“It’s really hard to irrevocably screw up your career” Have you ever felt like that one career decision hanging before you was going to define the rest of your life?
I know I have!
The reality, as Paul Ark (Polapat Arkkrapridi) shared with me, is that “it’s actually really hard to irrevocably screw up your career”; and at the other side of the unknown, is often something greater than you ever imagined.
From buying a one-way ticket to Thailand, being sent to China to build up retail for big brands Apple and Microsoft, to being charged to build a $100M CVC and later diving deep into the rabbithole of ESG, we chat about the different chapters of Paul’s career, and cover so much from:
– Being mindful of your lifestyle choices and how that can create fear
– Why diversity was core to his strategy in producing a top-performing corporate venture capital fund
– Being patient with your own career
Paul was most recently a Partner & Head of ESG (Environmental, Social,Governance) at Gobi Partners, a pan-Asian venture capital firm. Prior to joining Gobi, he launched and managed Siam Commercial Bank’s US$100 million global corporate venture capital fund,
producing one of the top performing fintech CVC funds globally for its vintage.
Paul spent the early part of his career as an investment banker, working on IPOs, acquisitions, and private equity deals for global banks Deutsche Bank and Citigroup in Asia and New York, as well as boutique advisors Tonson Capital and Blackwood Ventures in Southeast Asia.
He then worked as a business develop and strategy executive for international retail companies, first with Thai retail conglomerate Central Group working on regional joint ventures and working on the company’s market entry into China and other Asian markets, and then facilitating Apple Retail’s market entry into Asian markets, opening flagship stores in China, Hong Kong, Japan and Australia, before joining Microsoft and advising on their China retail market entry strategy.In addition to his work in venture capital, Paul is an active philanthropist and passionate advocate for girls’ education. He is a co-founder and active board director of the Amazing< Maasai Girls Project, a U.S.-based 501c3 non-profit organization that aims to fight child marriage by sending Maasai girls in Kenya to high school. Since its founding in 2011, the organization has raised over US$600,000 in scholarship funds and has sent over 100 girls to school.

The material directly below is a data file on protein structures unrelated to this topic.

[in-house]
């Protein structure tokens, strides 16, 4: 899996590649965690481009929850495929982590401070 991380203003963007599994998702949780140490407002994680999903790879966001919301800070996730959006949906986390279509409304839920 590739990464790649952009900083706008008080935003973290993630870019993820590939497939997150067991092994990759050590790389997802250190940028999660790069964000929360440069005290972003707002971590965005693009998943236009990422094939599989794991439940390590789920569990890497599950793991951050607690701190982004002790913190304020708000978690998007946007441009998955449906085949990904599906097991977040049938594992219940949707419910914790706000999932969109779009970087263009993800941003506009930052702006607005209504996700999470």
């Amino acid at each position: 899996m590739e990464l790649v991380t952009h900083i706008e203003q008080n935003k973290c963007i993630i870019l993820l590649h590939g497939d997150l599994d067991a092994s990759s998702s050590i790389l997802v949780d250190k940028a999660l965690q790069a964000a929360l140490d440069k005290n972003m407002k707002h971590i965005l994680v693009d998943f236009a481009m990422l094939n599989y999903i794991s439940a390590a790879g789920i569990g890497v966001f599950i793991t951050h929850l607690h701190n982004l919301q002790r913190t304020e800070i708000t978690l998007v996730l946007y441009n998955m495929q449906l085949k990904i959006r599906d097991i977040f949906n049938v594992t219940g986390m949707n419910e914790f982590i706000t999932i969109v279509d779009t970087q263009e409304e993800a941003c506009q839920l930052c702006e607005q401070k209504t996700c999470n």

He has a BS in Business Administration from the Haas School of Business at the University of California at Berkeley, and an MBA from the Kellogg School of Management at Northwestern University. He is currently pursuing his DBA at Sasin School of Management, doing research on gender funding gaps in the Southeast Asian startup and venture capital ecosystems.